The Boys season 1 ends with a shocking cliffhanger that not only surprises viewers, but takes the show far away from the comic book source material.
The Boys season 1 concluded in shocking fashion; here’s exactly what happened during the finale and how the episode’s revelations could impact future seasons. Based on the popular Garth Ennis and Darick Robertson comic series of the same name, Amazon’s The Boys charts the exploits of five rogue superhero hunters led by brash, ultra-violent Englishman, Billy Butcher. Along with former colleagues Frenchy and Mother’s Milk, Butcher recruits Hughie, whose girlfriend was accidentally killed by a reckless “supe” in the season premiere.
Joining up with the mysterious Female, The Boys cause enough trouble to catch the eye of Vought, the corporation that controls the top heroes of the United States, and comes into direct contact with The Boys’ own version of the Avengers or Justice League: the Seven. Mixing brutal action with the darkest of humor, The Boys is heavy in satire, with topics such as social media, #MeToo and Christian evangelism all covered in the show’s gleefully unsubtle fashion.
This isn’t to say that The Boys doesn’t deliver drama and emotion when necessary, and the season 1 finale is a prime example of this fine balance, leaving viewers open-mouthed and misty-eyed ahead of the already-confirmed season 2. Here’s exactly what went down in The Boys’ season 1 finale, how it deviates from the comics and what implications the events could have moving forward.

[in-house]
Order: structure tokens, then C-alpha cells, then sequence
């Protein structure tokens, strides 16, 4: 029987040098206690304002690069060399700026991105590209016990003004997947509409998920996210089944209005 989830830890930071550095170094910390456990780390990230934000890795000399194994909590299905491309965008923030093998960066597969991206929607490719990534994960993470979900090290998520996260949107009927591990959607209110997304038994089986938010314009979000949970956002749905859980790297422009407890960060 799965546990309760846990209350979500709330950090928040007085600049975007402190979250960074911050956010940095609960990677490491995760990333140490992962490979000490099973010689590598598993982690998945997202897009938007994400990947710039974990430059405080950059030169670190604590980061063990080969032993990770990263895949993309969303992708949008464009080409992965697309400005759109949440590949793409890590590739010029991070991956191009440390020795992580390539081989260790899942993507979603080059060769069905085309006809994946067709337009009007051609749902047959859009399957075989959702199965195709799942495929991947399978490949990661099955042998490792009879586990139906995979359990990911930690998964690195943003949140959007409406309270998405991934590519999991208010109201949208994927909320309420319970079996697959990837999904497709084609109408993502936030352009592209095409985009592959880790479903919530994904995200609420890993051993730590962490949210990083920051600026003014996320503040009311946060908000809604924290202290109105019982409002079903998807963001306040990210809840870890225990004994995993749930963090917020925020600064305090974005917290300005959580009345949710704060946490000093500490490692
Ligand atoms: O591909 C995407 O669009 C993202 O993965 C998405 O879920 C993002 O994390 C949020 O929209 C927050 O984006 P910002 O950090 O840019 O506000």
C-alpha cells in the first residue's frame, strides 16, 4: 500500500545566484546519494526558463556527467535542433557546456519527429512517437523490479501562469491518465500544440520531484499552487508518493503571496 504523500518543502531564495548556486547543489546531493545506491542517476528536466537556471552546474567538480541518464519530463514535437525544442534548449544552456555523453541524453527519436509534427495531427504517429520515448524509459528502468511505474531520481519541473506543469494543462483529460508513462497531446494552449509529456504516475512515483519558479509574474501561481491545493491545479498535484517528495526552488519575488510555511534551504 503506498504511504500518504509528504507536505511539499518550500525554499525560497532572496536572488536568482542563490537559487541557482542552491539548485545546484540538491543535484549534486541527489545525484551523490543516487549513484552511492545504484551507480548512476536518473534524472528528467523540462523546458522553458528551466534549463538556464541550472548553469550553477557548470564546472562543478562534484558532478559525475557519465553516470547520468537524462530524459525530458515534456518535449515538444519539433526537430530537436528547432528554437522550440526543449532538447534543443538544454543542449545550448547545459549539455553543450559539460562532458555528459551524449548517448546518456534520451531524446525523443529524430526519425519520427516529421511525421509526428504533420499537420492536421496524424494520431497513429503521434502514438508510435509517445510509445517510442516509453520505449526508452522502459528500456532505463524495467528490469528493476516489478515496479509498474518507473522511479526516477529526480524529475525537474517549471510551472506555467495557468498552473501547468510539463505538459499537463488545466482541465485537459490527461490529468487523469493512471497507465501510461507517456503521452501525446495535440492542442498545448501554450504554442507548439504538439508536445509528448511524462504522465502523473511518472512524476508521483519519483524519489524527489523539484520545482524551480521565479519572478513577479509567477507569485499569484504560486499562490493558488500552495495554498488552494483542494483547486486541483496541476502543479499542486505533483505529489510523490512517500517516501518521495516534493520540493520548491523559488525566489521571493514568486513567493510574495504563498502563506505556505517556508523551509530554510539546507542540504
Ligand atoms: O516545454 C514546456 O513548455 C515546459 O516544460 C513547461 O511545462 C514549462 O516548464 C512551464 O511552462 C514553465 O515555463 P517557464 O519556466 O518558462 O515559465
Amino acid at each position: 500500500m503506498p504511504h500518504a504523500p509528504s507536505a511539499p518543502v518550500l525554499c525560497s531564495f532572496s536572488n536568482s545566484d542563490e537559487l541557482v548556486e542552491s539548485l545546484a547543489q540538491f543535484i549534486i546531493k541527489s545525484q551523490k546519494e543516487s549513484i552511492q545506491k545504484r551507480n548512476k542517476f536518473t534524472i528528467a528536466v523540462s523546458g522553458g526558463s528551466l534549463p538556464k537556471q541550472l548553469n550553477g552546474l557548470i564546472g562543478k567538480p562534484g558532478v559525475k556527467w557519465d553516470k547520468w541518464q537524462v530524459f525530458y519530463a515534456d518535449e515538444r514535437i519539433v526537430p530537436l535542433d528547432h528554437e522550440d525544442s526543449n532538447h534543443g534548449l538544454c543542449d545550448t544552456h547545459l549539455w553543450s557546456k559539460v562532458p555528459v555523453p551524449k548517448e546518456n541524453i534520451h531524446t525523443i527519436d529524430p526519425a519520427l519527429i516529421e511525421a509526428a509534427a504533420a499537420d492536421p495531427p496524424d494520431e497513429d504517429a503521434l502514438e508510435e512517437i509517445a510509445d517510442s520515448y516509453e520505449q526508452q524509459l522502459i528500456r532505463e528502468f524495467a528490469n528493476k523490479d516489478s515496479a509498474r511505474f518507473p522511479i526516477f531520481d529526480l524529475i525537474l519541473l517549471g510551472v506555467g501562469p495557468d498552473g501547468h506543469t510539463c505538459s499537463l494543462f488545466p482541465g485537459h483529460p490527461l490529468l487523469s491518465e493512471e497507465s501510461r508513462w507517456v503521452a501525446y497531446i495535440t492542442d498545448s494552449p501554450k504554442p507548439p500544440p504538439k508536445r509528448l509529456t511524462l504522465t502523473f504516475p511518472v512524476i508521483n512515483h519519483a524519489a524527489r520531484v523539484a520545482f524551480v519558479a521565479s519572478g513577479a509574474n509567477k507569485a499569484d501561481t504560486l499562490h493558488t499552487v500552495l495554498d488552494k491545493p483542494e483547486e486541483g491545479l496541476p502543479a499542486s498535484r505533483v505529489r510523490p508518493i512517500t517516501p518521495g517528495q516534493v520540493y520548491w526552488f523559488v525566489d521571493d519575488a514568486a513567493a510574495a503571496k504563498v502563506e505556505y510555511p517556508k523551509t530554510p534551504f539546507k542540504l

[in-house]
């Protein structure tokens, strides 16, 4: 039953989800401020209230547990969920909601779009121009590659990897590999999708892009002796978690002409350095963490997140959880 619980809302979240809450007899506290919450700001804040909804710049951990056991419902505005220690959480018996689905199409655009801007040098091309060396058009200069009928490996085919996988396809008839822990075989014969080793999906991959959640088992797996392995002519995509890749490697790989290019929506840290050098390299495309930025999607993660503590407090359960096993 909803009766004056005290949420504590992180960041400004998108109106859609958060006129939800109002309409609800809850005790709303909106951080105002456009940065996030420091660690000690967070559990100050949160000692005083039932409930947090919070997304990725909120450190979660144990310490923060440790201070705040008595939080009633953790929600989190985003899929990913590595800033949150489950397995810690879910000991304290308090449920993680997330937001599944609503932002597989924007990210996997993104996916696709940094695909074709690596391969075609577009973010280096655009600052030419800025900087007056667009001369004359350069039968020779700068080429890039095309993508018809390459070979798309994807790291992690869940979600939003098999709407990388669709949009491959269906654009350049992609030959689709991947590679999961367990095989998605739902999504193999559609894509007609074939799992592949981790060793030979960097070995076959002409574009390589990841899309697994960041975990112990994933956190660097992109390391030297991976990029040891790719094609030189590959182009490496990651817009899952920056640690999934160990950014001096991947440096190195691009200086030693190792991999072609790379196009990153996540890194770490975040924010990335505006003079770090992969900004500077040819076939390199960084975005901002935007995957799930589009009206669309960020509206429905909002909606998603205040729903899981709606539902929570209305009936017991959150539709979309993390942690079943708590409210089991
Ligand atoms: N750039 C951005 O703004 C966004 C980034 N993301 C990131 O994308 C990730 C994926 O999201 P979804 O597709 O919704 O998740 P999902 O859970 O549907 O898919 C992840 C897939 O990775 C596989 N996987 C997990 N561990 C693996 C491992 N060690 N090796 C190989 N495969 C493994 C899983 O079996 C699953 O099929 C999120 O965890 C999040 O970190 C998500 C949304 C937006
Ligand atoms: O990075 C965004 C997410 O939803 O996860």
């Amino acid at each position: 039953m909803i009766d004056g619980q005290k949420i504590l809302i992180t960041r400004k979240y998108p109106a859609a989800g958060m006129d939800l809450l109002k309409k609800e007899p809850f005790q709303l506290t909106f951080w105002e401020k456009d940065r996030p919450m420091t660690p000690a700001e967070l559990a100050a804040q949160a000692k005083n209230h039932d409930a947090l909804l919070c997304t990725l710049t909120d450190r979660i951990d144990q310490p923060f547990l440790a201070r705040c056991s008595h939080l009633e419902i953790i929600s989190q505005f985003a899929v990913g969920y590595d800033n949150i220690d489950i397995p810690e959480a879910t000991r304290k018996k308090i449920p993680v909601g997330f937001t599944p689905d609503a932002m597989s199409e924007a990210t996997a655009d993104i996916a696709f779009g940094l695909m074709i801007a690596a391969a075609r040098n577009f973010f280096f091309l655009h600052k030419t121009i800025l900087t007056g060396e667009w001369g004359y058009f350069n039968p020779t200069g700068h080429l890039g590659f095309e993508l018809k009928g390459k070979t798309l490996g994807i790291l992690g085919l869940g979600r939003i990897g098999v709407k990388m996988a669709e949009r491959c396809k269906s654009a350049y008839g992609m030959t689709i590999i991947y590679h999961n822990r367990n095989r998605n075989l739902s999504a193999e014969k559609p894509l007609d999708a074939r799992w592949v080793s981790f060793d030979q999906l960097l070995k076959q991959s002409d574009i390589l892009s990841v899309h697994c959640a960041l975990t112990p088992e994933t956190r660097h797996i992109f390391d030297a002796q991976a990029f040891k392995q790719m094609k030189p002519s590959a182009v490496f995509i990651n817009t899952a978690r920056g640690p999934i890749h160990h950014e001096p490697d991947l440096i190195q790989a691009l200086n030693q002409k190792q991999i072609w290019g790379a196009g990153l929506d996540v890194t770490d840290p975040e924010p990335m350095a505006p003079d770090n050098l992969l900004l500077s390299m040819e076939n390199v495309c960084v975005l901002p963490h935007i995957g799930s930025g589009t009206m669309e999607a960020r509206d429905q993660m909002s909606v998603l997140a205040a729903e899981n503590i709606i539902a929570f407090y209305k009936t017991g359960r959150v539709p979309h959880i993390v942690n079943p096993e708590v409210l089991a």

The Boys Season 1 Cliffhanger Ending: Butcher’s Wife Is Alive (& Raising Homelander’s Child)
Much of The Boys’ season 1 finale deals with Frenchy, M.M. and the Female being captured by Vought, and Hughie’s attempt to break them free with the aid of Starlight. Elsewhere, the episode begins to explore the consequences of superheroes being allowed to act as part of the U.S. military, however, it’s the Butcher and Homelander storyline packing the meatiest punch.
Earlier in the season, viewers learned that Butcher’s wife, Becca, worked for Vought and was raped by Homelander, after which she disappeared and was assumed deceased. In his usual callous coldness, Homelander thought little of his crime, and only began to suspect something was amiss when he noticed Butcher on a crusade for vengeance. Investigating further, Homelander discovers that his assault on Becca conceived a child and, desperately struggling to deal with the problems caused by carrying a superhero, Vought forced Becca to birth the child in secret. Homelander is initially told by Vogelbaum that the birth killed both mother and child but when confronting Vought executive, Madelyn Stillwell, about the scandal, her story changes to Becca suffering a miscarriage.
This inconsistency forces Homelander back to Vogelbaum, where he learns the real truth: that Becca survived the birth and has been raising a super-powered son in a secret location ever since.
Butcher, meanwhile, discovers the twisted, sexual dependence between Homelander and Stillwell and uses the company woman as bait to draw his wife’s attacker into the firing line. This plan backfires, as Homelander, irked by his recent discovery, kills Stillwell himself. With all leverage gone, Butcher desperately enacts a last-ditch effort to blow Homelander to pieces. He fails, obviously, and upon awakening from the blast, finds that Homelander has flown him to the front door of Becca’s secret residence, revealing the truth about her fate.